Price said he is just learning "how to practice like a Bengal" but won't actually get a chance to participate in anything beyond team meetings and watching from the sidelines this time as he continues to recover from pectoral surgery. Price, who suffered a partial tear during the NFL Combine, expects to be cleared by late June and ready to go by training camp in August.

Despite the fact that he is a non-participant in camp, eyes are still on him as the team's first pick, and that's an adjustment in itself.

"People are following me around with cameras and I'm just standing on the sideline and not doing anything, so it's not a really good feeling on my behalf just because it's weird," he said. "I'm not doing anything. I'm not adding value. I'm just kind of mentally preparing myself for what's coming up this fall."

For Hubbard, it was "a special feeling" to get on the field with the Bengals for the first time Friday, especially as a Cincinnati guy. He wants to make sure his intensity, focus and drive shine through in practices this weekend, in addition to his abilities.

So far, the adjustment is going well in the short time period he has been at Paul Brown Stadium, he said.

"I'm very fortunate in that there is a lot of crossover with what I did at Ohio State to what we're doing here," Hubbard said. "We're in the first installs, but I feel very confident in what we're doing. I feel I have a great base of fundamentals from my time at Ohio State."

The transition from college to NFL is vastly different from the switch from high school to college, Bates said.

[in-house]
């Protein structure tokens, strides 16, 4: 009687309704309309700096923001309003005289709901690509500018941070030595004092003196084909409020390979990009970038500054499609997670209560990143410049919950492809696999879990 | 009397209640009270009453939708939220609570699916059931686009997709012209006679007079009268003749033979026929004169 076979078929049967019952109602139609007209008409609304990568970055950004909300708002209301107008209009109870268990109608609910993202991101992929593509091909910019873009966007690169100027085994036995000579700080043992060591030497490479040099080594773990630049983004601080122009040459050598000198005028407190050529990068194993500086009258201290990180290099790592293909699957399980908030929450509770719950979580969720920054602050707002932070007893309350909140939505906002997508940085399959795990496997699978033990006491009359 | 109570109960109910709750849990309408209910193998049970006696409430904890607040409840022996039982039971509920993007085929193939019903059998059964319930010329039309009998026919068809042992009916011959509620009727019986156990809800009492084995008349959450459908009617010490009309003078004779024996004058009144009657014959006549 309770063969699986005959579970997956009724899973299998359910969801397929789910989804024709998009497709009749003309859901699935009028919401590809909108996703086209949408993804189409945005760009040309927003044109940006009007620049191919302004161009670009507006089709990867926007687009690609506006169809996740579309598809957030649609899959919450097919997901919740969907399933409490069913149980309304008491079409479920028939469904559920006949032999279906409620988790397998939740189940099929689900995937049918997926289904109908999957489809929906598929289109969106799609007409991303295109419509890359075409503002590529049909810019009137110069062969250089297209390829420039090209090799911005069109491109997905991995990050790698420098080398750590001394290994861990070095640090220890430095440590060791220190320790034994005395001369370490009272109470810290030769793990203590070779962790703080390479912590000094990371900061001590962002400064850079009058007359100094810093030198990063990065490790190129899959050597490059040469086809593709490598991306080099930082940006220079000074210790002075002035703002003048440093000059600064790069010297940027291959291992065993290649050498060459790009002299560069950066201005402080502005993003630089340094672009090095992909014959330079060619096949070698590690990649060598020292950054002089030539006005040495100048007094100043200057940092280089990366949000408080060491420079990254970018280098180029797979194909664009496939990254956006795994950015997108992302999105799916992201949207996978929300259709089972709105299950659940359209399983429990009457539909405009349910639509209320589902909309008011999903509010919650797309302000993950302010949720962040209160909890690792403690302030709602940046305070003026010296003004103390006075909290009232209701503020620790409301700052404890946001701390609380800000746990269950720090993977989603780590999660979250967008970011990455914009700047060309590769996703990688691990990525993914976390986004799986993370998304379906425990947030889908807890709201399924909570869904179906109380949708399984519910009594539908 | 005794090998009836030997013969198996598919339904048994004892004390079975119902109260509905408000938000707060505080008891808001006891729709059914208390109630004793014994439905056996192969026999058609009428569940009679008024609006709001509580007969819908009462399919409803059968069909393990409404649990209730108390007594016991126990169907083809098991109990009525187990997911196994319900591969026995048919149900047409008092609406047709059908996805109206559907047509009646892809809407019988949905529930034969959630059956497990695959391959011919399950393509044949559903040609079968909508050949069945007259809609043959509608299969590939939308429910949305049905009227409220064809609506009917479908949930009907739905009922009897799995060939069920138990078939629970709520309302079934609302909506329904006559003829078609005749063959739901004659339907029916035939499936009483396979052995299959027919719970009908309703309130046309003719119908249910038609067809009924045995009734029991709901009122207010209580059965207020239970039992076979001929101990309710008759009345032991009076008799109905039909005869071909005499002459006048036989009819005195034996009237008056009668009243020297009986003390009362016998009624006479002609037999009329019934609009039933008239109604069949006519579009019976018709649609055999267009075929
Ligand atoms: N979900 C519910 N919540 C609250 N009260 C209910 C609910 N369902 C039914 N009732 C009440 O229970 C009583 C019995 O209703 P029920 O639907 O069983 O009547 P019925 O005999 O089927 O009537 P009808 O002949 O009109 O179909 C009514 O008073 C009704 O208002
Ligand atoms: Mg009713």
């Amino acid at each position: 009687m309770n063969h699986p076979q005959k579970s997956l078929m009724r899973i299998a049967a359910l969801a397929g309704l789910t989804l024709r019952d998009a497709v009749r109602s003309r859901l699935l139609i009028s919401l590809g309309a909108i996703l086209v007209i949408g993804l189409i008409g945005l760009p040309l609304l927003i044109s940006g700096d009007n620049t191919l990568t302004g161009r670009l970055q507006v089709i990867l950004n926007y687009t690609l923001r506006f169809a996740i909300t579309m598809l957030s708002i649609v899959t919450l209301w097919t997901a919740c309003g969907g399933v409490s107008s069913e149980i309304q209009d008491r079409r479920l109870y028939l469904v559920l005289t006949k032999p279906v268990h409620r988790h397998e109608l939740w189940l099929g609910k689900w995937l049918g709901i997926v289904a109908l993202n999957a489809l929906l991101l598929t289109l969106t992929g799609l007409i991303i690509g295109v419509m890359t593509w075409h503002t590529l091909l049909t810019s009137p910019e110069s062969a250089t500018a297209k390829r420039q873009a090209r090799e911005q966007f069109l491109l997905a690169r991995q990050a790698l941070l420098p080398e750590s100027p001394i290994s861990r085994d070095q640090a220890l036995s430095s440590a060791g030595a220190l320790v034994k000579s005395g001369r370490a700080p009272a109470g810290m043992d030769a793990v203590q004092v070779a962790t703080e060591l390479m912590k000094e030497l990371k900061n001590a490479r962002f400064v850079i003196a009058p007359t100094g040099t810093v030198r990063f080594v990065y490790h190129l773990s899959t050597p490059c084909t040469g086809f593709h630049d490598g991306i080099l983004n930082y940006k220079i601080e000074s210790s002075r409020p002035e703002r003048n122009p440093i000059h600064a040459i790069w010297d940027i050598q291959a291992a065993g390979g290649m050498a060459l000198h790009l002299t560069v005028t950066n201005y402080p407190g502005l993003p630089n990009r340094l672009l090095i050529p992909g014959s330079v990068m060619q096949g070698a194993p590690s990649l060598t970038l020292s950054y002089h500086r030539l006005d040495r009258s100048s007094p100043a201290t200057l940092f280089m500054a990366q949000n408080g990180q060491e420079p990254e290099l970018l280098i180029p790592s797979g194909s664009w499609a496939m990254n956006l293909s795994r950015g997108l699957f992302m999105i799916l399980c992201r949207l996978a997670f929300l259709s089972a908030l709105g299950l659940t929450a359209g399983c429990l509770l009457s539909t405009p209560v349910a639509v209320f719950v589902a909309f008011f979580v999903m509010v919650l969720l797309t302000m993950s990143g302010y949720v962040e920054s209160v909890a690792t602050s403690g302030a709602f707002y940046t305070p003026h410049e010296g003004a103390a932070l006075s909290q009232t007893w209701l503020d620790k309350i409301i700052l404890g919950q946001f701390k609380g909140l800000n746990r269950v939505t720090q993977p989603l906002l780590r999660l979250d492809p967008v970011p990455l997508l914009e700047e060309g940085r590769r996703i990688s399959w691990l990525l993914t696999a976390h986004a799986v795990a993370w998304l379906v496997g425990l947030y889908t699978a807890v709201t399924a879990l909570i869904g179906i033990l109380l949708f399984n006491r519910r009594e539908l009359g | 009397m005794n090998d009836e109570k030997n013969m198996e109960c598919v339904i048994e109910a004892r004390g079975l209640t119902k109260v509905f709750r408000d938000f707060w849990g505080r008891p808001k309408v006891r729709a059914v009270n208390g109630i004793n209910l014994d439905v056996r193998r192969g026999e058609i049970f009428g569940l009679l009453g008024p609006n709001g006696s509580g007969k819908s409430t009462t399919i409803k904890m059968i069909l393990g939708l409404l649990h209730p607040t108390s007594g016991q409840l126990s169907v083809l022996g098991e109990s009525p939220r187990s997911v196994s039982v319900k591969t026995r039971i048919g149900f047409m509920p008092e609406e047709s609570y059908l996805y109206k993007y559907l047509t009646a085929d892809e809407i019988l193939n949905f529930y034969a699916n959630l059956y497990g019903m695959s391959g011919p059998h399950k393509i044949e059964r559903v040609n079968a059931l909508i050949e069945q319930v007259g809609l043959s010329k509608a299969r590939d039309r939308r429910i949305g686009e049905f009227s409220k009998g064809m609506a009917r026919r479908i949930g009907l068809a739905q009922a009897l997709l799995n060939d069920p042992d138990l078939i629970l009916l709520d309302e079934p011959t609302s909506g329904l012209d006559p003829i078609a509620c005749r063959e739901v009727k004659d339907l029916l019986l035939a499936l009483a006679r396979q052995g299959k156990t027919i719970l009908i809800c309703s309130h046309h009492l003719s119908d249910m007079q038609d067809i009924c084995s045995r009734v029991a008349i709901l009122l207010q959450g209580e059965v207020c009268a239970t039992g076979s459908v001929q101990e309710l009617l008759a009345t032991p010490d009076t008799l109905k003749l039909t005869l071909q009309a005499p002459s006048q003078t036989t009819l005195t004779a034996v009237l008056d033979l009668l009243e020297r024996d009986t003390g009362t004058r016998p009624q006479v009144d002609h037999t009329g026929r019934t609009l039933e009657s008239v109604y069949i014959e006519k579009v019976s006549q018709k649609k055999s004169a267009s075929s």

For one, high school players get a chance to take visits to the colleges they are looking at before making a decision on their future, and they get to know the coaches throughout an extended recruiting process. Players don't have a say in where they land through the NFL draft, and communication with the pro coaches is limited.

Bates likes the challenge of knowing he has to be ready to perform from Day 1, unlike in college when he knew going in that he likely would redshirt a season. He played just two seasons with the Demon Deacons before declaring early for the draft.

"They expect you to produce right now, so that's pretty exciting for me," Bates said. "I knew as I was going into college I was going to need to redshirt because I wasn't developed as well (physically). It's a good feeling to know I developed myself in college and I look forward to making that impact on Sundays for the Bengals."

None of the rookies will be earning a position in minicamp this weekend, but Hubbard said that doesn't diminish the need to perform from the get-go.

What players do in minicamp will set the tone for the rest of their rookie year.

"It's very important," Hubbard said. "That's what everyone here is trying to do is make a good first impression. You're not going to make the team this weekend, but it's where everything starts, so I want to do my best this weekend."